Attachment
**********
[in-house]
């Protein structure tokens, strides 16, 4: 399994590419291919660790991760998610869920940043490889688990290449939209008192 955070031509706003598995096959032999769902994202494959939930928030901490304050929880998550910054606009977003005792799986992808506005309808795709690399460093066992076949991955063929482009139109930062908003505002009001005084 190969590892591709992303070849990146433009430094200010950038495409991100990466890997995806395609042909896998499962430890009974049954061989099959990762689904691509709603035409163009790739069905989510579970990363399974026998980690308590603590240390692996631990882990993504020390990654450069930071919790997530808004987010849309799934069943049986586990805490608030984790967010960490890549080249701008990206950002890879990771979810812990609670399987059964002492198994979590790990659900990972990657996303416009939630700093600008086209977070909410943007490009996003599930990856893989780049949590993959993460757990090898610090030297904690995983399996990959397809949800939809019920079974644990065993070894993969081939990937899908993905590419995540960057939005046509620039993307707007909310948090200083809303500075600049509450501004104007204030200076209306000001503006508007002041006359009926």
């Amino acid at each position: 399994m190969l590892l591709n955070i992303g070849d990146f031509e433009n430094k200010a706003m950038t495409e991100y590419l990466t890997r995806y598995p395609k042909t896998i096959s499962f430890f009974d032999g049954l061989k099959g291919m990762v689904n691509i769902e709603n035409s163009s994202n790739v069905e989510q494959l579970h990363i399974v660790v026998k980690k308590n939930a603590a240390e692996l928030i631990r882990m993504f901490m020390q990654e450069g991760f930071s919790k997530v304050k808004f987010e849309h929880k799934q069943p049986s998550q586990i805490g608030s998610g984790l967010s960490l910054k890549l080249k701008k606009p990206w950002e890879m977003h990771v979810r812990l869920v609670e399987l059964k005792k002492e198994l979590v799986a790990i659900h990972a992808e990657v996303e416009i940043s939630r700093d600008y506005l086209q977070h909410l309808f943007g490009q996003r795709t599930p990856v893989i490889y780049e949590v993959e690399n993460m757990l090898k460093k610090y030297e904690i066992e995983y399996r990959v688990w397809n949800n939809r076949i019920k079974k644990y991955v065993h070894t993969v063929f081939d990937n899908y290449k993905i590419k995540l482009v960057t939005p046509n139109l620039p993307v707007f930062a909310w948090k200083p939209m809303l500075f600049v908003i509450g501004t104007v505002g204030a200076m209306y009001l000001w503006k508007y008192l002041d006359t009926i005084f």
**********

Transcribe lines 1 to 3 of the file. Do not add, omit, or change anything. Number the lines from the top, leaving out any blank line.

[in-house]
């Protein structure tokens, strides 16, 4: 399994590419291919660790991760998610869920940043490889688990290449939209008192 955070031509706003598995096959032999769902994202494959939930928030901490304050929880998550910054606009977003005792799986992808506005309808795709690399460093066992076949991955063929482009139109930062908003505002009001005084 190969590892591709992303070849990146433009430094200010950038495409991100990466890997995806395609042909896998499962430890009974049954061989099959990762689904691509709603035409163009790739069905989510579970990363399974026998980690308590603590240390692996631990882990993504020390990654450069930071919790997530808004987010849309799934069943049986586990805490608030984790967010960490890549080249701008990206950002890879990771979810812990609670399987059964002492198994979590790990659900990972990657996303416009939630700093600008086209977070909410943007490009996003599930990856893989780049949590993959993460757990090898610090030297904690995983399996990959397809949800939809019920079974644990065993070894993969081939990937899908993905590419995540960057939005046509620039993307707007909310948090200083809303500075600049509450501004104007204030200076209306000001503006508007002041006359009926």
């Amino acid at each position: 399994m190969l590892l591709n955070i992303g070849d990146f031509e433009n430094k200010a706003m950038t495409e991100y590419l990466t890997r995806y598995p395609k042909t896998i096959s499962f430890f009974d032999g049954l061989k099959g291919m990762v689904n691509i769902e709603n035409s163009s994202n790739v069905e989510q494959l579970h990363i399974v660790v026998k980690k308590n939930a603590a240390e692996l928030i631990r882990m993504f901490m020390q990654e450069g991760f930071s919790k997530v304050k808004f987010e849309h929880k799934q069943p049986s998550q586990i805490g608030s998610g984790l967010s960490l910054k890549l080249k701008k606009p990206w950002e890879m977003h990771v979810r812990l869920v609670e399987l059964k005792k002492e198994l979590v799986a790990i659900h990972a992808e990657v996303e416009i940043s939630r700093d600008y506005l086209q977070h909410l309808f943007g490009q996003r795709t599930p990856v893989i490889y780049e949590v993959e690399n993460m757990l090898k460093k610090y030297e904690i066992e995983y399996r990959v688990w397809n949800n939809r076949i019920k079974k644990y991955v065993h070894t993969v063929f081939d990937n899908y290449k993905i590419k995540l482009v960057t939005p046509n139109l620039p993307v707007f930062a909310w948090k200083p939209m809303l500075f600049v908003i509450g501004t104007v505002g204030a200076m209306y009001l000001w503006k508007y008192l002041d006359t009926i005084f």